I still play with 1-2 Assassin’s Trophies in my G/B and Abzan decks. I’ve always liked having an answer to something like Gurmag Angler or Reality Smasher, and Assassin’s Trophy is a much more versatile solution than Murderous Cut or Cast Down.


Reid Duke 53rd place at GP Atlanta

In Jund, Assassin’s Trophy is roughly as good as Terminate, depending on the expected metagame. I advocate one copy.

All of that being said, I’ve only offered you the perspective of a midrange player. Recently, there was a very different use of Assassin’s Trophy that caught my eye.


 Aren Kasner, Top 8 at Grand Prix Portland

For most intents and purposes, Elves is a combo deck. It’s hyper-focused and single-minded, and any card you put in the deck that lacks creature type Elf comes at a high cost. Nonetheless, it does need versatile answer cards in the sideboard. You need a way to kill Ensnaring Bridge and Worship, and sometimes there’s a Grim Lavamancer, Izzet Staticaster, or Death’s Shadow that you really need to take out.

Aren Kasner and his G/B Elves deck turned to Assassin’s Trophy to solve all of these problem at once, and I have to say that I love it. Rolling all of the answers into one card saves precious sideboard real estate, and means that you don’t have to guess before game 2 which hate cards your opponent is going to be packing. Equally important, the small disadvantage of giving the opponent a land is far less important in a deck like Elves, where you can dramatically overpower your opponent and kill them quickly when things are going well.

The best home for Assassin’s Trophy is in the sideboard of combo decks.

Another prime example is Dredge in Modern, where Trophy can kill anything from Grafdigger’s Cage and Scavenging Ooze all the way to Leyline of the Void and Kalitas, Traitor of Ghet.

Trophy in Legacy

Nowhere am I more excited about Assassin’s Trophy than in the sideboard of my Legacy Elves deck. A card I first overlooked, and later considered as a minor upgrade, now has my attention as a tool that might revolutionize the archetype. The banning of Deathrite Shaman was a blow to Legacy Elves, but Assassin’s Trophy solves so many key problems that it could propel the deck up to tier 1 status.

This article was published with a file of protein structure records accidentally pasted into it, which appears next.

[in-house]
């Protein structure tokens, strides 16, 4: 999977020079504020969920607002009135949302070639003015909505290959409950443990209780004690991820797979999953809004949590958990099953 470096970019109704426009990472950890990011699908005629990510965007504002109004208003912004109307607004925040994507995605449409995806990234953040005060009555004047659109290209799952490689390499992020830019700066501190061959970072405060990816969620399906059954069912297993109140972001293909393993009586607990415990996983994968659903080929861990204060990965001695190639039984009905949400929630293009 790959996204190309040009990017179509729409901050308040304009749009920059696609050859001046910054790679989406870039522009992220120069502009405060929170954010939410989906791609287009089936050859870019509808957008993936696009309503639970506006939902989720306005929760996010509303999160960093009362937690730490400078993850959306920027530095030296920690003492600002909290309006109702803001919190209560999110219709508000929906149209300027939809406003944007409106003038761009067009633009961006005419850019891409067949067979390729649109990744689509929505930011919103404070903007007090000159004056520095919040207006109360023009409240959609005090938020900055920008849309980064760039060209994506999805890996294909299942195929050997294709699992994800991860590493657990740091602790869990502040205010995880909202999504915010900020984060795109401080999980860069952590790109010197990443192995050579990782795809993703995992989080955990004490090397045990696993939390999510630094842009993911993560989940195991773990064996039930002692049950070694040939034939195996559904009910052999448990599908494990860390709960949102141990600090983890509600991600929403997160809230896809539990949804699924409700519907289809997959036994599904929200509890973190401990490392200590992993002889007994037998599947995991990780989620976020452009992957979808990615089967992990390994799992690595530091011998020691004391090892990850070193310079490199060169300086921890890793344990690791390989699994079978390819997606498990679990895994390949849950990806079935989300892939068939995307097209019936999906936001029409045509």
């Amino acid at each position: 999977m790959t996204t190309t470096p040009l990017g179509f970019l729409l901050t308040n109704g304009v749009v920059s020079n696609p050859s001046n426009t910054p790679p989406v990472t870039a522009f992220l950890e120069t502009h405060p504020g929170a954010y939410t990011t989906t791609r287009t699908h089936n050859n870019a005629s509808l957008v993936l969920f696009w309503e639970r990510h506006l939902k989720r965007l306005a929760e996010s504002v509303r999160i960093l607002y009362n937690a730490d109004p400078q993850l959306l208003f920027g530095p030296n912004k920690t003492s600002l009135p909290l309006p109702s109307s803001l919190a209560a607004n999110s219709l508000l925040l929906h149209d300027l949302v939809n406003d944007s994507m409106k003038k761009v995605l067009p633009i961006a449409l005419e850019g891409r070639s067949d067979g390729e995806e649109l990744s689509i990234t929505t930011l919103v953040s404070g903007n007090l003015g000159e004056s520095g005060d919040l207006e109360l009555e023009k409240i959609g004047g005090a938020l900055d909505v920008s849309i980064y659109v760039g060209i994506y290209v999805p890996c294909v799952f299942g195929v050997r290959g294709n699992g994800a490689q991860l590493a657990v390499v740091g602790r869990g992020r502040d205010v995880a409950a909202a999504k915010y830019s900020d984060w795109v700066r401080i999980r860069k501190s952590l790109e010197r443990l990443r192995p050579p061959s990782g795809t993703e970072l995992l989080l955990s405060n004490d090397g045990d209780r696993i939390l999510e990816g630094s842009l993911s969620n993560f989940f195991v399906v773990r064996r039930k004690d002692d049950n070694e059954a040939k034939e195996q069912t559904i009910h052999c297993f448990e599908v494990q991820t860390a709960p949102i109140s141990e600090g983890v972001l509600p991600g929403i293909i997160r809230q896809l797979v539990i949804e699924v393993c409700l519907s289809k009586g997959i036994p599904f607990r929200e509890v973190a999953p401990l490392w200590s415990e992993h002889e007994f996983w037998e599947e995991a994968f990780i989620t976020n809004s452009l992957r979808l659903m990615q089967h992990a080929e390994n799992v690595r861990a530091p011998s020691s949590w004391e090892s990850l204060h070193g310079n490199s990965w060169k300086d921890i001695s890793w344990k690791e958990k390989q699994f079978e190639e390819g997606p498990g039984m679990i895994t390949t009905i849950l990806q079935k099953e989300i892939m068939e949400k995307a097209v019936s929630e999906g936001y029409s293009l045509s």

Reid Duke

Abrupt Decay, the previous go-to, is good, but misses some key hate cards like Moat, Night of Soul’s Betrayal, and Elesh Norn, Grand Cenobite. One of the pitfalls of Elves is the ability to get cheese-doodled out of a game by these cards, no matter how strong your hand or your board position.

Even in matchups where Abrupt Decay does work—say, to kill a Delver of Secrets or an Umezawa’s Jitte—it might once in a while come up short against a Gurmag Angler or a Thought-Knot Seer. A card that can kill everything at once gives you that safe, secure feeling, and is exactly what Elves needs from a sideboard card.

But the real win comes against Lands and other Dark Depths decks. Prior to Assassin’s Trophy, these were my nightmare matchups, and not just because they were unfavorable. For the other big problems—Reanimator, Storm, Counterbalance, Chalice of the Void—you at least had access to sideboard cards that could help. Against Lands, the choices were either to sideboard a bunch of extremely narrow cards in order to put a band-aid on the problem, or to cross your fingers and hope for the best. I typically chose the latter, to mediocre results.